Wrote poetry secretly in my teens - helped with the misery of boarding-school. Trained as a teacher, married, had three children. Youngest was disabled so until he went to university, did no serious writing. In 1994 took an Open College of the Arts poetry course which kickstarted my writing. Then did an MA at Lancaster University which was amazing. Met other writers for the first time. Was so much in awe of them that I hardly spoke for a year. Eventually learned to trust my own voice.
Have had over 100 poems published individually. In 2001 was a prize winner in the Smith/Doorstop Book and Pamphlet Competition.
My poems are about my family, my son's illness, my mother's death, my father's senility. Others are quite dark with a touch of menace. Others tell a story. Most recent work is a sequence of 12 poems which chronicle 6 months in the lives of 3 sisters who have been dragged off to Africa in the 1900's, their father being a Methodist Missionary. Plenty of sex and chicken-bones.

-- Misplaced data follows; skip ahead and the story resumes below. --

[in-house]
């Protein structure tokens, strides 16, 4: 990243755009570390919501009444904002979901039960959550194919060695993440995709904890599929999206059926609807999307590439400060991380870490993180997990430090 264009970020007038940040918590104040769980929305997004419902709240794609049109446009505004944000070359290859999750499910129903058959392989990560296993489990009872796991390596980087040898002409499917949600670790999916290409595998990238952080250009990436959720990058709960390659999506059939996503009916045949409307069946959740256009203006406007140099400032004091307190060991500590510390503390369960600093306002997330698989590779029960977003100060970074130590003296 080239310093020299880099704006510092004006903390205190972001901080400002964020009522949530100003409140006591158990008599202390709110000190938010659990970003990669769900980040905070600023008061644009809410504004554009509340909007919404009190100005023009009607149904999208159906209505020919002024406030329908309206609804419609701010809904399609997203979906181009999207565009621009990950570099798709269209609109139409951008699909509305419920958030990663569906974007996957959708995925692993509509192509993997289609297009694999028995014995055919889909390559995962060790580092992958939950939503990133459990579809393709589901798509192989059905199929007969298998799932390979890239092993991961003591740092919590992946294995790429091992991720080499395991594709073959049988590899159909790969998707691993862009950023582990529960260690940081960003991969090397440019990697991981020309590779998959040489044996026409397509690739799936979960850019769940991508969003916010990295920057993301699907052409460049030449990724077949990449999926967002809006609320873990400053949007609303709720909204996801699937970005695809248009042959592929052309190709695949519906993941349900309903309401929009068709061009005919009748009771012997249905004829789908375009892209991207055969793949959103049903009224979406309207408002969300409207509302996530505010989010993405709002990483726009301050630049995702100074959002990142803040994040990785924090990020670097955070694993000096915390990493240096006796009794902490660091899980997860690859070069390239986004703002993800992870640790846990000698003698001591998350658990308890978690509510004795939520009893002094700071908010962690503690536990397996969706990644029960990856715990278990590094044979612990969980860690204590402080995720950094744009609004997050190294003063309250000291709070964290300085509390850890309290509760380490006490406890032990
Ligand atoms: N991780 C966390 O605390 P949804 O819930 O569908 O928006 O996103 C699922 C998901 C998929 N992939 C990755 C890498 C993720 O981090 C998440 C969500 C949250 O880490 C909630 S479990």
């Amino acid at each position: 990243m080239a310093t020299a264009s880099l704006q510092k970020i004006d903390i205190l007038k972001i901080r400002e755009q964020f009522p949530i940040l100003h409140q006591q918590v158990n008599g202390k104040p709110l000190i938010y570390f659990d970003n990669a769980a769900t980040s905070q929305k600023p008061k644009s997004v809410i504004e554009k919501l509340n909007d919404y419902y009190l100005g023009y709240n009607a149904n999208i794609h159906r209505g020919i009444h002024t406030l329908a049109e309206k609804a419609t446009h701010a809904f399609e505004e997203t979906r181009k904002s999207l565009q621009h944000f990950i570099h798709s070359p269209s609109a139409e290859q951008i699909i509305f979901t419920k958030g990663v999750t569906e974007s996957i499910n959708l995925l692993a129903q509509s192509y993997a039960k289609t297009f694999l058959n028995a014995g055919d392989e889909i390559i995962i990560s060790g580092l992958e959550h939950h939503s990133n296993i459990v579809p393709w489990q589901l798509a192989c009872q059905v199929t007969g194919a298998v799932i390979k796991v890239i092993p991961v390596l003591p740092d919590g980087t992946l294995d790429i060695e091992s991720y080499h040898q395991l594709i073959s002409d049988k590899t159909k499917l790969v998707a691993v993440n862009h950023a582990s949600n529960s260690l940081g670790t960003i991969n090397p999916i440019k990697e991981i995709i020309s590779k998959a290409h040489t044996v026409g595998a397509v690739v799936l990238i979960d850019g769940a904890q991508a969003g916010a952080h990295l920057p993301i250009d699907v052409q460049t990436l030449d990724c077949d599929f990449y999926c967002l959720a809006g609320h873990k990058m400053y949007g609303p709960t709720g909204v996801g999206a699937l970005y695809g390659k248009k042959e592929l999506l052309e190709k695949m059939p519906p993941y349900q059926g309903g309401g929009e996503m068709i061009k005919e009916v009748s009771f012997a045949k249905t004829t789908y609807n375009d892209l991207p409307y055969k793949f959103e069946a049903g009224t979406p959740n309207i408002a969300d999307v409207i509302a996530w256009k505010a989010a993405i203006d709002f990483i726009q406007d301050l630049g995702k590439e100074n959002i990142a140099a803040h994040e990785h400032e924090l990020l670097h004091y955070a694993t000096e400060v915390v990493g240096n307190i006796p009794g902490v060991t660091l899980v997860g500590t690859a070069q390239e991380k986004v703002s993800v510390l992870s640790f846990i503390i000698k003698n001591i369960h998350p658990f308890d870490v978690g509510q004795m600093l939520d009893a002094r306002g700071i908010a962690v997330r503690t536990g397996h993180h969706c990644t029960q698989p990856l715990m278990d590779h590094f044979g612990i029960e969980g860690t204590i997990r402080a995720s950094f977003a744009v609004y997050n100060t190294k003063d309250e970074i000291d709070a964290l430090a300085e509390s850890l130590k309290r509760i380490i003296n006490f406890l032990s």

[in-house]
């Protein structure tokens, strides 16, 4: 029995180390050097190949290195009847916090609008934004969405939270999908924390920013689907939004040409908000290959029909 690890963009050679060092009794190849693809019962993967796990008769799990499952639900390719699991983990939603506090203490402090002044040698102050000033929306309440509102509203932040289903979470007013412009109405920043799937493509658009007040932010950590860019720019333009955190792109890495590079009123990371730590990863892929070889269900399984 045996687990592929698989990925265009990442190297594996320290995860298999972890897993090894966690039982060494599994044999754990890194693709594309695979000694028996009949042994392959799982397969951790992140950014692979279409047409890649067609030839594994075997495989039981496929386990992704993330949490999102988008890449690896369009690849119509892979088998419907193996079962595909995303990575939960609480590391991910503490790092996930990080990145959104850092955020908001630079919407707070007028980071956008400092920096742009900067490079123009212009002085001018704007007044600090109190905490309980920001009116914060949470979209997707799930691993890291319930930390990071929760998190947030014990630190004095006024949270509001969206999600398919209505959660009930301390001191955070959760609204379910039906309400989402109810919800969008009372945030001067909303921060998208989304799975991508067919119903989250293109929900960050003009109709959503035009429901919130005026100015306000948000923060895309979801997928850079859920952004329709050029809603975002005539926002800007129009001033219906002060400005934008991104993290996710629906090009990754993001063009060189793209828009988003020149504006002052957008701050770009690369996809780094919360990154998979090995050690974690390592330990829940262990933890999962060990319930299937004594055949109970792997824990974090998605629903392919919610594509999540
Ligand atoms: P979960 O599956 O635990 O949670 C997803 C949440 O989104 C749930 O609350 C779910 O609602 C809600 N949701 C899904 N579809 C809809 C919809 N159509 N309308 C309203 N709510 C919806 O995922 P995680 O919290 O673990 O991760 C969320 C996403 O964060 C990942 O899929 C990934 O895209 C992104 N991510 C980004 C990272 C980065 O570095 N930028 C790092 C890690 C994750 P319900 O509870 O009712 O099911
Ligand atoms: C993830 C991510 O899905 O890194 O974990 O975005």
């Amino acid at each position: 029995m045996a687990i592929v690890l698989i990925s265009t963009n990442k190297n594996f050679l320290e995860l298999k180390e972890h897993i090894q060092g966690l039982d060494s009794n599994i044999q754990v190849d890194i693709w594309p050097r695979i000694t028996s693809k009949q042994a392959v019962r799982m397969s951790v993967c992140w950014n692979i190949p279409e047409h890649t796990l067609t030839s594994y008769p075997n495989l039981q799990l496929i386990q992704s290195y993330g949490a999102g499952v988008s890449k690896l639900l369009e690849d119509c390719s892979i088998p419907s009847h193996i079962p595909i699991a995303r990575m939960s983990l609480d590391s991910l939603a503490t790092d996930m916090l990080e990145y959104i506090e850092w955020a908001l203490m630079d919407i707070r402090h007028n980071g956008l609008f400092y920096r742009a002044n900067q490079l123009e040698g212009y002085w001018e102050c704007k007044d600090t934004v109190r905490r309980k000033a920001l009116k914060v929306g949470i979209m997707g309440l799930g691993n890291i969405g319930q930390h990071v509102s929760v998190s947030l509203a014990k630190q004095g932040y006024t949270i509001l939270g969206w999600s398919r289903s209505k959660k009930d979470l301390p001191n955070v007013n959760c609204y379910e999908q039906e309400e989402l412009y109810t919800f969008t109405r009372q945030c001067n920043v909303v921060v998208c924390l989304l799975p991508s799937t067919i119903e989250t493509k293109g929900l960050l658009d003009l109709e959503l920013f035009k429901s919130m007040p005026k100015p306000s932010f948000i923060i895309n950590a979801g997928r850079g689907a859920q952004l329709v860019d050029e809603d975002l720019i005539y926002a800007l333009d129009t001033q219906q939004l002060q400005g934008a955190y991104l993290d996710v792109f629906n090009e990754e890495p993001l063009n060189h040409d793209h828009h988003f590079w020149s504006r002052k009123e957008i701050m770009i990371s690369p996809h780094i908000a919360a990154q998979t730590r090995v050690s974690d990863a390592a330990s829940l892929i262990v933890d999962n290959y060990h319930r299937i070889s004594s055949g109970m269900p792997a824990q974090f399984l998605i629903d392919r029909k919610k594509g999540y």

I draw you on your special day
with a blue cup, a yellow flower
and a door opening.
I draw you leaning in.
I give you guests moving in slow-motion
through daisy-chains of grass.
What happens next in the corner of the page
is a man, dressed all in black.
Everyone looks up because I draw him very thick and very fast,
making a hole in the paper.
He unclenches his feet,
Now I draw the cup again,
blue-crayoned to signify tears.
The yellow flower has grown black buds
because there are two sides
to every colour.
published by Pitch 2001
He whispers her name at night
into my shoulder.
His breath is cold,
colder than camel-bone.
Today he came into the house,
smiling over his shoulder.
Three into two won't go,
I was taught in school.
The lesson placed before me,
face-down like an exam paper
on a hard desk,
will soon begin.
I wait to be told to turn over,
fill in my name.
Published by The Independent on Sunday, Poem of the Week,
I soak her nails in a saucer of glycerine.
As cuticles soften, I push them back
revealing thin white moons.
I buff and polish,
then cream her hands, her gawky wrists,
the rough skin round her elbows.
She goes to my bedroom,
fetches the heavy silver-backed brush
and matching comb.
I unfasten her plait.
It falls below her shoulders,
swings in the half-light of evening.
In the mirror, a Degas painting -
a woman, her child,
a rope of long red hair.
With slow strokes I begin.
Tiny curls escape from the brush
to frame her face.
published in the Lancaster Lit. Fest. Anthology 2002
Poems on this page Copyright © 2003 Jennifer Copley
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Last modified: March 28th 2005